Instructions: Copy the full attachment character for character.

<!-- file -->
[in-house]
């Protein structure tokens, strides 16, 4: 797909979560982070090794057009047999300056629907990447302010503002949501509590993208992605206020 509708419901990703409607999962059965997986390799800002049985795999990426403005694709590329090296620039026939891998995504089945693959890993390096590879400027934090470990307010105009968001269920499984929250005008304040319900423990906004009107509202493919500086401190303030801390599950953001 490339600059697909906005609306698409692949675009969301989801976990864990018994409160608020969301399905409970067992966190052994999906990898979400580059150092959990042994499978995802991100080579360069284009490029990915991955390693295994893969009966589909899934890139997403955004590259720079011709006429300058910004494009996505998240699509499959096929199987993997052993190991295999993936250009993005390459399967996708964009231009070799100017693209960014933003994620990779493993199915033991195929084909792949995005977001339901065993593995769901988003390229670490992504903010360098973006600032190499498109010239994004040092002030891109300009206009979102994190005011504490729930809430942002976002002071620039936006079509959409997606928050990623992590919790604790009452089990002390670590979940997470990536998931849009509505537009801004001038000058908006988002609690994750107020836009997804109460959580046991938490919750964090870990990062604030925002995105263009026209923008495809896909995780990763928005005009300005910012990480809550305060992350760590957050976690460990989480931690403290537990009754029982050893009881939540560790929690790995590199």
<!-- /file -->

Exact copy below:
[in-house]
């Protein structure tokens, strides 16, 4: 797909979560982070090794057009047999300056629907990447302010503002949501509590993208992605206020 509708419901990703409607999962059965997986390799800002049985795999990426403005694709590329090296620039026939891998995504089945693959890993390096590879400027934090470990307010105009968001269920499984929250005008304040319900423990906004009107509202493919500086401190303030801390599950953001 490339600059697909906005609306698409692949675009969301989801976990864990018994409160608020969301399905409970067992966190052994999906990898979400580059150092959990042994499978995802991100080579360069284009490029990915991955390693295994893969009966589909899934890139997403955004590259720079011709006429300058910004494009996505998240699509499959096929199987993997052993190991295999993936250009993005390459399967996708964009231009070799100017693209960014933003994620990779493993199915033991195929084909792949995005977001339901065993593995769901988003390229670490992504903010360098973006600032190499498109010239994004040092002030891109300009206009979102994190005011504490729930809430942002976002002071620039936006079509959409997606928050990623992590919790604790009452089990002390670590979940997470990536998931849009509505537009801004001038000058908006988002609690994750107020836009997804109460959580046991938490919750964090870990990062604030925002995105263009026209923008495809896909995780990763928005005009300005910012990480809550305060992350760590957050976690460990989480931690403290537990009754029982050893009881939540560790929690790995590199």